Pharmacotherapy of Kallmann syndrome is a hormonal therapy, which is used as an adjuvant treatment of Kallmann syndrome.Treatment for KS can be divided into hormone replacement therapy and fertility treatments. The treatment regimen for CHH (congenital hypogonadotropic hypogonadism- a group of conditions, including Kallmann syndrome, which is characterized by hypogonadism due to an impaired secretion of gonadotropins, including follicle-stimulating hormone and luteinizing hormone) is principally determined by whether the goal is to develop secondary sexual characteristics (features that appear during puberty in humans) or to induce fertility as well.

Hormone replacement therapy (HRT)

The aim for hormone replacement therapy (HRT) for both men and women is to ensure that the level of circulating hormones (testosterone for men and oestrogen/progesterone for women) is at the normal physiological level for the age of the patient. At first the treatment will produce most of the physical and psychological changes seen at puberty, with the major exception that there will be no testicular development in men and no ovulation in women.

After the optimum physical development has been reached HRT for men will continue to ensure that the normal androgen function is maintained; such as libido, muscle development, energy levels, hair growth, and sexual function. In women, a variety of types of HRT will either give a menstruation cycle or not as preferred by the patient. HRT is very important in both men and women to maintain bone density and to reduce the risk of early onset osteoporosis (disease where increased bone weakness leads to bone fragility and therefore they are more likely to break).

The fertility treatments used for both men and women would still include hormone replacement in their action.

There is a range of different preparations available for HRT for both men and women; a lot of these, especially those for women are the same used for standard HRT protocols used when hormone levels fall in later life or after the menopause.

For the men testosterone replacement is achieved either by using daily capsules, daily gel or patches, fortnightly injections, three monthly injections, or six monthly implants. Tablet/capsule forms of HRT rarely give sufficient testosterone levels suitable for men with KS. Different formulations of testosterone are available for treatment which will contain single or multiple forms of testosterone.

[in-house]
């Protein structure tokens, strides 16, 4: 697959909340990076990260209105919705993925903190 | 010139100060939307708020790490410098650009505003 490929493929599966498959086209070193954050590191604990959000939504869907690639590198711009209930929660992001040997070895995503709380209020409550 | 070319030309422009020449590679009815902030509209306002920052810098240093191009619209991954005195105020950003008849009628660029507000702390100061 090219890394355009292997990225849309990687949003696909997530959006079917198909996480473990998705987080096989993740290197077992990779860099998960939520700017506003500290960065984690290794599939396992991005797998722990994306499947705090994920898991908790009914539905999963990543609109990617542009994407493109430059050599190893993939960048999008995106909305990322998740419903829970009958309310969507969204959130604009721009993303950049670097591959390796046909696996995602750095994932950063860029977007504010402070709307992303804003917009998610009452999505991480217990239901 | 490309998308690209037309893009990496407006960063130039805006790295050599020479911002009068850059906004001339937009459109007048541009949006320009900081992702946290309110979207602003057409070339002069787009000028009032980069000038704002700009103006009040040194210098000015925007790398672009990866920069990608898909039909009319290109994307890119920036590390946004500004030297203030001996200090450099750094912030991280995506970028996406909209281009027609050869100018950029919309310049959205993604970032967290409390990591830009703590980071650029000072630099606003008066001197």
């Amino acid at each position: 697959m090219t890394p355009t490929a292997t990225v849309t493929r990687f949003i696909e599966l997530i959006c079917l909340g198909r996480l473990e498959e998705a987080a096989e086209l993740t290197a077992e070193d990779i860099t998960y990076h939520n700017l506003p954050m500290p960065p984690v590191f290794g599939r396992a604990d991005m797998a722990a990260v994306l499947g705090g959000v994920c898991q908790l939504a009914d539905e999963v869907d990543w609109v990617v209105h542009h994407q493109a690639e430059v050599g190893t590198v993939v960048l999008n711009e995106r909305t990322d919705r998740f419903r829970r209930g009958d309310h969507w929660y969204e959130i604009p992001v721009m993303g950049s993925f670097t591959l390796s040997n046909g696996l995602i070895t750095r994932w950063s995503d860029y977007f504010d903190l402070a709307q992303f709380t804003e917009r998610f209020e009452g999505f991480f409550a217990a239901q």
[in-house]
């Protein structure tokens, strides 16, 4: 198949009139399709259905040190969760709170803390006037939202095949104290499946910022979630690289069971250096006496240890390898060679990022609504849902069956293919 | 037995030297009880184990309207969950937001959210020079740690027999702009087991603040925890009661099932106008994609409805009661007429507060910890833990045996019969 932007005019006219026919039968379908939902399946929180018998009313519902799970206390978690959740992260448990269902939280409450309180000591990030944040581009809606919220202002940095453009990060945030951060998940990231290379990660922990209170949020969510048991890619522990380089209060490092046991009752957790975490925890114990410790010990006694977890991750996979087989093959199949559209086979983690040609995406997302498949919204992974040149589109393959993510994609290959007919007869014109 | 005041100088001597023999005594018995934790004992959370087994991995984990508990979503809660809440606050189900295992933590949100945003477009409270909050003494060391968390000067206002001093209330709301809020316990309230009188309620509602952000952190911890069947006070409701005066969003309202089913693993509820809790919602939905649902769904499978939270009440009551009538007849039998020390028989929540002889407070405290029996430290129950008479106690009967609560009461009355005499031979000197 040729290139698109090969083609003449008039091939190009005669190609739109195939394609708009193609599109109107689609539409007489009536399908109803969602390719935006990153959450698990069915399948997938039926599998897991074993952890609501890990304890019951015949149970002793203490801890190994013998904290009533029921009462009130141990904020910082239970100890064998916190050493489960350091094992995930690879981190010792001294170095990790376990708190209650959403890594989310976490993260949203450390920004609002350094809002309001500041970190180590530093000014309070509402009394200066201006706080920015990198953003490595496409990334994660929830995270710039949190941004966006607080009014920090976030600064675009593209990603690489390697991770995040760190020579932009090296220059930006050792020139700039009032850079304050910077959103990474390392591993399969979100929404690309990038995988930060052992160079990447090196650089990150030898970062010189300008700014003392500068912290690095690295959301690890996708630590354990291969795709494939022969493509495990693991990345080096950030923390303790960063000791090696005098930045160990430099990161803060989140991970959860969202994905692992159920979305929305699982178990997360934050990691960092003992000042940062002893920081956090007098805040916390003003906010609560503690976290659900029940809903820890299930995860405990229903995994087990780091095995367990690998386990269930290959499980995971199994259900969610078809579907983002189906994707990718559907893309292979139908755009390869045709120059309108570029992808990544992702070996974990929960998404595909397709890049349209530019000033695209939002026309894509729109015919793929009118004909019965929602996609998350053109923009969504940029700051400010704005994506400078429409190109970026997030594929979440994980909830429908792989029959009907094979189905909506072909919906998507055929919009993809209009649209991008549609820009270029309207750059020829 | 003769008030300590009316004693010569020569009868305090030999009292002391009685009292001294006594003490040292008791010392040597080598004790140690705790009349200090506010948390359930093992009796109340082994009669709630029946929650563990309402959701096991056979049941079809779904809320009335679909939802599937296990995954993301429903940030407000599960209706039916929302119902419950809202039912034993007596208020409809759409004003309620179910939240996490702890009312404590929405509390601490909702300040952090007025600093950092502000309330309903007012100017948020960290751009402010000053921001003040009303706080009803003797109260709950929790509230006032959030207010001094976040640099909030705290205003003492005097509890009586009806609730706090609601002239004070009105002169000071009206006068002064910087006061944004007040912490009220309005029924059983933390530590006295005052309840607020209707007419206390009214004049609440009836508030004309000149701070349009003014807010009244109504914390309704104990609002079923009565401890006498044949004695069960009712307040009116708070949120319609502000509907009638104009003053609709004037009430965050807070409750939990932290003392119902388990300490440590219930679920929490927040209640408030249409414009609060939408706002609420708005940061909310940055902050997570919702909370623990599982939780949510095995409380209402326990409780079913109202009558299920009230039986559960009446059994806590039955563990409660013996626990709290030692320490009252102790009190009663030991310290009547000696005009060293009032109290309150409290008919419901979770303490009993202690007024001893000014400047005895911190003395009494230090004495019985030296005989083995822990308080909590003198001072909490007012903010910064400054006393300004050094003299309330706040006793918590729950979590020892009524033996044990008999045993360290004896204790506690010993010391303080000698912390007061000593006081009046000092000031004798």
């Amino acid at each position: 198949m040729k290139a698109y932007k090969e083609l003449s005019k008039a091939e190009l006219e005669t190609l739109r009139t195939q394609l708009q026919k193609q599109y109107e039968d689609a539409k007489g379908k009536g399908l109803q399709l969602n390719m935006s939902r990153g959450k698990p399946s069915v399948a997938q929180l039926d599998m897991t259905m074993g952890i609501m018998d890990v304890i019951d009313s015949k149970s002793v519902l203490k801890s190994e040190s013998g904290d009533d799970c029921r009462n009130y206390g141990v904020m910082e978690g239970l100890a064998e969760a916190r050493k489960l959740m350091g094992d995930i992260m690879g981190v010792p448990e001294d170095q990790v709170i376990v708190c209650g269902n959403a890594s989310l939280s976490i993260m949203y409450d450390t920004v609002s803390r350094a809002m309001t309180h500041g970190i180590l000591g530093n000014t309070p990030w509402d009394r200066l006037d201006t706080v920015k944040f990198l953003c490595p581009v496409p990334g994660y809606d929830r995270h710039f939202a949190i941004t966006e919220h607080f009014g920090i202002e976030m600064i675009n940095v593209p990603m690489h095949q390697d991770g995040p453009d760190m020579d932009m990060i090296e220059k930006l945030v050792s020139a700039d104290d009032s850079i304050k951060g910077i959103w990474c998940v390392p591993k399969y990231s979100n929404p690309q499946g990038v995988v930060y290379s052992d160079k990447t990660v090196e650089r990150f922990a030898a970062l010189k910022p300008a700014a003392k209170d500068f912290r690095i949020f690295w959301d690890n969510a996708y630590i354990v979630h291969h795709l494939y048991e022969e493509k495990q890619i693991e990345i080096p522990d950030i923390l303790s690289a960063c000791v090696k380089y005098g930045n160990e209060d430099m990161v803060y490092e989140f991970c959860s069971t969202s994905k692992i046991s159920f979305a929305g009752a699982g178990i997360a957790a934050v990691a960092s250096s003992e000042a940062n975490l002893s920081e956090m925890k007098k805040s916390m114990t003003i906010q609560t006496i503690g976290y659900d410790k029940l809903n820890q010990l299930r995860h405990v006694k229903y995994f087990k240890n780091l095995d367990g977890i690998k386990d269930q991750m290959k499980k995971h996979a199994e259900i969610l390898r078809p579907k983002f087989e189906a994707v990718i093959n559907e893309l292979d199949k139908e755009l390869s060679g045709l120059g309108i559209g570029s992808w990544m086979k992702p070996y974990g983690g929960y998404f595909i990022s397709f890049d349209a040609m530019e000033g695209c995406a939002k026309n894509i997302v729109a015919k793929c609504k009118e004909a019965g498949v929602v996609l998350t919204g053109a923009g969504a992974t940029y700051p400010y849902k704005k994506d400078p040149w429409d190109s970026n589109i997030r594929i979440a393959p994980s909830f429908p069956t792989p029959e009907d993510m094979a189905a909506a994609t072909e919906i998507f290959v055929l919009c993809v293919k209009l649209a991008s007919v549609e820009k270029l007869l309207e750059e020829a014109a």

The three monthly injection of testosterone undecanoate has become very popular over the past ten years. After the first two injections which are six weeks apart, injections are taken every three months and give good testosterone levels throughout the three-month period with no noticeable tailing-off of levels at the end of the injection cycle. Some patients only require the injection every six months. These injection intervals might be adjusted depending on the response of the individual. Some treatments may work better with some patients than others so it might be a case of personal choice as which one to use.

There are no specialist HRT treatments available just for women with KS but there are multitude of different HRT products on the market including oral contraceptives and standard post-menopause products. Pills are popular but patches are also available. It may take some trial and error to find the appropriate HRT for the patient depending on how her body reacts to the particular HRT. Specialist medical advice will be required to ensure the correct levels of oestrogen and progesterone are maintained each month, depending on whether the patient requires continuous HRT (no-bleed) or a withdrawal option to create a "menstrual" type bleed. This withdrawal bleed can be monthly or over longer time periods depending on the type of medication used.

Fertility treatments

Fertility treatments for people with KS will require specialist advice from doctors experienced in reproductive endocrinology. There is a good success rate for achieving fertility for patients with KS, with some experts quoting up to a 70% success rate, if IVF (in vitro fertilisation- an eg gis fertilised with sperm outsider of the body) techniques are used as well. However, there are factors that can have a negative effect on fertility and specialist advice will be required to determine if these treatments are likely to be successful.